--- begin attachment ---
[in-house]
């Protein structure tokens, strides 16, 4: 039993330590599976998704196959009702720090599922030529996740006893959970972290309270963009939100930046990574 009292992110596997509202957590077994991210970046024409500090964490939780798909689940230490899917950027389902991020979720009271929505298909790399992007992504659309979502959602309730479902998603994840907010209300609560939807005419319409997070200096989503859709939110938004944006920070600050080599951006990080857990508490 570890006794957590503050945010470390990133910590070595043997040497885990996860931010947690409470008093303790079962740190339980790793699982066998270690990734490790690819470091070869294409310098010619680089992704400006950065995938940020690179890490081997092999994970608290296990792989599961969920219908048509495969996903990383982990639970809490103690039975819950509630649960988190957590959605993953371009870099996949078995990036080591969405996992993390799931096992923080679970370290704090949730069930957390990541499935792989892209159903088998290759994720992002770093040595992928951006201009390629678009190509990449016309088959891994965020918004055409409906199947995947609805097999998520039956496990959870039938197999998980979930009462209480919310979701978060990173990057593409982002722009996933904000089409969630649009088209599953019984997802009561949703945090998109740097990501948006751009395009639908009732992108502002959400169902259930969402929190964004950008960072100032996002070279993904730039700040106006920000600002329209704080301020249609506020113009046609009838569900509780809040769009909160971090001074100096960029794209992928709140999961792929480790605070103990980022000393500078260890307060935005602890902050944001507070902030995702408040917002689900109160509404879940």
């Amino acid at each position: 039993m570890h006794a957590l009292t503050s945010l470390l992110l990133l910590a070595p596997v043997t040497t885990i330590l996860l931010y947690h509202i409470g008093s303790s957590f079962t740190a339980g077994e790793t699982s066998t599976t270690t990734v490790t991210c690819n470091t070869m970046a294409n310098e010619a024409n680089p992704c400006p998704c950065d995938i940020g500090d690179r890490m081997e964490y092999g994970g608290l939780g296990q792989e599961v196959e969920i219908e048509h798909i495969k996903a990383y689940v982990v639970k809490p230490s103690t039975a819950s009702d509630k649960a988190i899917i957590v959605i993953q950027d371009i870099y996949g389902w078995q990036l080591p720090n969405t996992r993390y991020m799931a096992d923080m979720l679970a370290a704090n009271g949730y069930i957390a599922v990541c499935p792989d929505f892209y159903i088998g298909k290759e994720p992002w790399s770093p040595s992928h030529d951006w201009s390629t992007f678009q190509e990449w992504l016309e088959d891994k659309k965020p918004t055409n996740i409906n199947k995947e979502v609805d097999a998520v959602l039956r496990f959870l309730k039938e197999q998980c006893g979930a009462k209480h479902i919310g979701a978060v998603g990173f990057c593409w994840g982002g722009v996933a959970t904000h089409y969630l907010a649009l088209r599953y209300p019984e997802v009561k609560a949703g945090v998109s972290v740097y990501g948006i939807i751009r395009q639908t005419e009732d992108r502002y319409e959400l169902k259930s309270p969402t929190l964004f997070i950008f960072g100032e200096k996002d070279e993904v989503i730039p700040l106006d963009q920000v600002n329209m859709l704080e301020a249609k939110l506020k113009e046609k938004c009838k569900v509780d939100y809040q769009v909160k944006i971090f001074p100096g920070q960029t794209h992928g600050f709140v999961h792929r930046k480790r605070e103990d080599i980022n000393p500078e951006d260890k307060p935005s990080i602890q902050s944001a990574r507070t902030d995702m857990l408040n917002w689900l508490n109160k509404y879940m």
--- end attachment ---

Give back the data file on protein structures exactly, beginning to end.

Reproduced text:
[in-house]
């Protein structure tokens, strides 16, 4: 039993330590599976998704196959009702720090599922030529996740006893959970972290309270963009939100930046990574 009292992110596997509202957590077994991210970046024409500090964490939780798909689940230490899917950027389902991020979720009271929505298909790399992007992504659309979502959602309730479902998603994840907010209300609560939807005419319409997070200096989503859709939110938004944006920070600050080599951006990080857990508490 570890006794957590503050945010470390990133910590070595043997040497885990996860931010947690409470008093303790079962740190339980790793699982066998270690990734490790690819470091070869294409310098010619680089992704400006950065995938940020690179890490081997092999994970608290296990792989599961969920219908048509495969996903990383982990639970809490103690039975819950509630649960988190957590959605993953371009870099996949078995990036080591969405996992993390799931096992923080679970370290704090949730069930957390990541499935792989892209159903088998290759994720992002770093040595992928951006201009390629678009190509990449016309088959891994965020918004055409409906199947995947609805097999998520039956496990959870039938197999998980979930009462209480919310979701978060990173990057593409982002722009996933904000089409969630649009088209599953019984997802009561949703945090998109740097990501948006751009395009639908009732992108502002959400169902259930969402929190964004950008960072100032996002070279993904730039700040106006920000600002329209704080301020249609506020113009046609009838569900509780809040769009909160971090001074100096960029794209992928709140999961792929480790605070103990980022000393500078260890307060935005602890902050944001507070902030995702408040917002689900109160509404879940």
């Amino acid at each position: 039993m570890h006794a957590l009292t503050s945010l470390l992110l990133l910590a070595p596997v043997t040497t885990i330590l996860l931010y947690h509202i409470g008093s303790s957590f079962t740190a339980g077994e790793t699982s066998t599976t270690t990734v490790t991210c690819n470091t070869m970046a294409n310098e010619a024409n680089p992704c400006p998704c950065d995938i940020g500090d690179r890490m081997e964490y092999g994970g608290l939780g296990q792989e599961v196959e969920i219908e048509h798909i495969k996903a990383y689940v982990v639970k809490p230490s103690t039975a819950s009702d509630k649960a988190i899917i957590v959605i993953q950027d371009i870099y996949g389902w078995q990036l080591p720090n969405t996992r993390y991020m799931a096992d923080m979720l679970a370290a704090n009271g949730y069930i957390a599922v990541c499935p792989d929505f892209y159903i088998g298909k290759e994720p992002w790399s770093p040595s992928h030529d951006w201009s390629t992007f678009q190509e990449w992504l016309e088959d891994k659309k965020p918004t055409n996740i409906n199947k995947e979502v609805d097999a998520v959602l039956r496990f959870l309730k039938e197999q998980c006893g979930a009462k209480h479902i919310g979701a978060v998603g990173f990057c593409w994840g982002g722009v996933a959970t904000h089409y969630l907010a649009l088209r599953y209300p019984e997802v009561k609560a949703g945090v998109s972290v740097y990501g948006i939807i751009r395009q639908t005419e009732d992108r502002y319409e959400l169902k259930s309270p969402t929190l964004f997070i950008f960072g100032e200096k996002d070279e993904v989503i730039p700040l106006d963009q920000v600002n329209m859709l704080e301020a249609k939110l506020k113009e046609k938004c009838k569900v509780d939100y809040q769009v909160k944006i971090f001074p100096g920070q960029t794209h992928g600050f709140v999961h792929r930046k480790r605070e103990d080599i980022n000393p500078e951006d260890k307060p935005s990080i602890q902050s944001a990574r507070t902030d995702m857990l408040n917002w689900l508490n109160k509404y879940m």